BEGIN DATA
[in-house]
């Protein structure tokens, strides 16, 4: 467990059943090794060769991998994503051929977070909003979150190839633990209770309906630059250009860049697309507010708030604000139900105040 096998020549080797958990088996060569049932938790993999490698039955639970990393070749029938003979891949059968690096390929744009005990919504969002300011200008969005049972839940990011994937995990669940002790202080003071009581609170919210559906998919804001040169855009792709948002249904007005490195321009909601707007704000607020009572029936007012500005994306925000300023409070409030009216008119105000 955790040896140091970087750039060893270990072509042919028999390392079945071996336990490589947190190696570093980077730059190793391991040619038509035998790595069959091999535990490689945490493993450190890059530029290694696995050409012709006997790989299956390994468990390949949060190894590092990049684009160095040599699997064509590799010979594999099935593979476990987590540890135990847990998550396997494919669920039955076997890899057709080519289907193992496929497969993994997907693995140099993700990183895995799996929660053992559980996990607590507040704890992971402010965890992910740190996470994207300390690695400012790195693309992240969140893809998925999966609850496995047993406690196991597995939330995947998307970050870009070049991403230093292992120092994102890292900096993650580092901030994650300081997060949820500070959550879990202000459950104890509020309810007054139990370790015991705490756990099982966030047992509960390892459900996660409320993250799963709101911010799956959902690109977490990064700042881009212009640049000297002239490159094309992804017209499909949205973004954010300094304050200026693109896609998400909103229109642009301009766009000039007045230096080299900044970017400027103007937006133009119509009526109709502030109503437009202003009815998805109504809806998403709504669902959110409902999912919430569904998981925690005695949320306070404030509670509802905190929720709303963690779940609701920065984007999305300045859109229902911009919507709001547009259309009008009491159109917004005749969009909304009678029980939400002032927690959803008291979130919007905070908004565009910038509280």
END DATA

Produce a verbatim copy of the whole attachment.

[in-house]
């Protein structure tokens, strides 16, 4: 467990059943090794060769991998994503051929977070909003979150190839633990209770309906630059250009860049697309507010708030604000139900105040 096998020549080797958990088996060569049932938790993999490698039955639970990393070749029938003979891949059968690096390929744009005990919504969002300011200008969005049972839940990011994937995990669940002790202080003071009581609170919210559906998919804001040169855009792709948002249904007005490195321009909601707007704000607020009572029936007012500005994306925000300023409070409030009216008119105000 955790040896140091970087750039060893270990072509042919028999390392079945071996336990490589947190190696570093980077730059190793391991040619038509035998790595069959091999535990490689945490493993450190890059530029290694696995050409012709006997790989299956390994468990390949949060190894590092990049684009160095040599699997064509590799010979594999099935593979476990987590540890135990847990998550396997494919669920039955076997890899057709080519289907193992496929497969993994997907693995140099993700990183895995799996929660053992559980996990607590507040704890992971402010965890992910740190996470994207300390690695400012790195693309992240969140893809998925999966609850496995047993406690196991597995939330995947998307970050870009070049991403230093292992120092994102890292900096993650580092901030994650300081997060949820500070959550879990202000459950104890509020309810007054139990370790015991705490756990099982966030047992509960390892459900996660409320993250799963709101911010799956959902690109977490990064700042881009212009640049000297002239490159094309992804017209499909949205973004954010300094304050200026693109896609998400909103229109642009301009766009000039007045230096080299900044970017400027103007937006133009119509009526109709502030109503437009202003009815998805109504809806998403709504669902959110409902999912919430569904998981925690005695949320306070404030509670509802905190929720709303963690779940609701920065984007999305300045859109229902911009919507709001547009259309009008009491159109917004005749969009909304009678029980939400002032927690959803008291979130919007905070908004565009910038509280």